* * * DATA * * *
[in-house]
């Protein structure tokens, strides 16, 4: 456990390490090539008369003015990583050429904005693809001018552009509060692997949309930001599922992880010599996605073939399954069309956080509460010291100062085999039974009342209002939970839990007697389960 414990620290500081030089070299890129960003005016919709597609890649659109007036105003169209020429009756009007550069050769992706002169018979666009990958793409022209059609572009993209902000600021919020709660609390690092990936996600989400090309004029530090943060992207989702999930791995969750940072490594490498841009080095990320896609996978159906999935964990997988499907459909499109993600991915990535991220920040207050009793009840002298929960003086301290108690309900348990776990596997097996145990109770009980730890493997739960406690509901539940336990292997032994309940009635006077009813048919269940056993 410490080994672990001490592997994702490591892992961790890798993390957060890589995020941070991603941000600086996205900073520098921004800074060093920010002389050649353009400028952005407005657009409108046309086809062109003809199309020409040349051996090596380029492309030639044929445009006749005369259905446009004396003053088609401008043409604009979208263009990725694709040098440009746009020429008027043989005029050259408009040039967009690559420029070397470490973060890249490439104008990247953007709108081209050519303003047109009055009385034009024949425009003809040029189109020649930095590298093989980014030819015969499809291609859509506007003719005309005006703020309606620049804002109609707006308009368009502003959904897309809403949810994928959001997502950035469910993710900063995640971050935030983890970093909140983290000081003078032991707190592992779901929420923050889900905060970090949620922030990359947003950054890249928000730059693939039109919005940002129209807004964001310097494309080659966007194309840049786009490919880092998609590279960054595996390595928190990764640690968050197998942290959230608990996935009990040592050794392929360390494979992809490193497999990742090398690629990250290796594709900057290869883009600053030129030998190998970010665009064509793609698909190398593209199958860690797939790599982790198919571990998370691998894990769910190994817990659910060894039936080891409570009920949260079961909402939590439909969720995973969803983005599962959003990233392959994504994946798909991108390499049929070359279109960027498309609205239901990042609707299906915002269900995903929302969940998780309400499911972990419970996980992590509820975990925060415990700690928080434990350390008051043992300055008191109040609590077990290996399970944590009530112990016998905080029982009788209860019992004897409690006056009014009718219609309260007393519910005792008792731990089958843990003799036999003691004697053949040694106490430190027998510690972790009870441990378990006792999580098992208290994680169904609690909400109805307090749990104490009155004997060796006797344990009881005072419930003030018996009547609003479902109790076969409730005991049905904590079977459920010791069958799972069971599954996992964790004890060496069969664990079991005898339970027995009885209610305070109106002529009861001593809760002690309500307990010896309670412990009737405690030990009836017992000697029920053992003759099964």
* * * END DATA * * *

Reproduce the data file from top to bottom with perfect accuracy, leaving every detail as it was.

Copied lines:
[in-house]
């Protein structure tokens, strides 16, 4: 456990390490090539008369003015990583050429904005693809001018552009509060692997949309930001599922992880010599996605073939399954069309956080509460010291100062085999039974009342209002939970839990007697389960 414990620290500081030089070299890129960003005016919709597609890649659109007036105003169209020429009756009007550069050769992706002169018979666009990958793409022209059609572009993209902000600021919020709660609390690092990936996600989400090309004029530090943060992207989702999930791995969750940072490594490498841009080095990320896609996978159906999935964990997988499907459909499109993600991915990535991220920040207050009793009840002298929960003086301290108690309900348990776990596997097996145990109770009980730890493997739960406690509901539940336990292997032994309940009635006077009813048919269940056993 410490080994672990001490592997994702490591892992961790890798993390957060890589995020941070991603941000600086996205900073520098921004800074060093920010002389050649353009400028952005407005657009409108046309086809062109003809199309020409040349051996090596380029492309030639044929445009006749005369259905446009004396003053088609401008043409604009979208263009990725694709040098440009746009020429008027043989005029050259408009040039967009690559420029070397470490973060890249490439104008990247953007709108081209050519303003047109009055009385034009024949425009003809040029189109020649930095590298093989980014030819015969499809291609859509506007003719005309005006703020309606620049804002109609707006308009368009502003959904897309809403949810994928959001997502950035469910993710900063995640971050935030983890970093909140983290000081003078032991707190592992779901929420923050889900905060970090949620922030990359947003950054890249928000730059693939039109919005940002129209807004964001310097494309080659966007194309840049786009490919880092998609590279960054595996390595928190990764640690968050197998942290959230608990996935009990040592050794392929360390494979992809490193497999990742090398690629990250290796594709900057290869883009600053030129030998190998970010665009064509793609698909190398593209199958860690797939790599982790198919571990998370691998894990769910190994817990659910060894039936080891409570009920949260079961909402939590439909969720995973969803983005599962959003990233392959994504994946798909991108390499049929070359279109960027498309609205239901990042609707299906915002269900995903929302969940998780309400499911972990419970996980992590509820975990925060415990700690928080434990350390008051043992300055008191109040609590077990290996399970944590009530112990016998905080029982009788209860019992004897409690006056009014009718219609309260007393519910005792008792731990089958843990003799036999003691004697053949040694106490430190027998510690972790009870441990378990006792999580098992208290994680169904609690909400109805307090749990104490009155004997060796006797344990009881005072419930003030018996009547609003479902109790076969409730005991049905904590079977459920010791069958799972069971599954996992964790004890060496069969664990079991005898339970027995009885209610305070109106002529009861001593809760002690309500307990010896309670412990009737405690030990009836017992000697029920053992003759099964």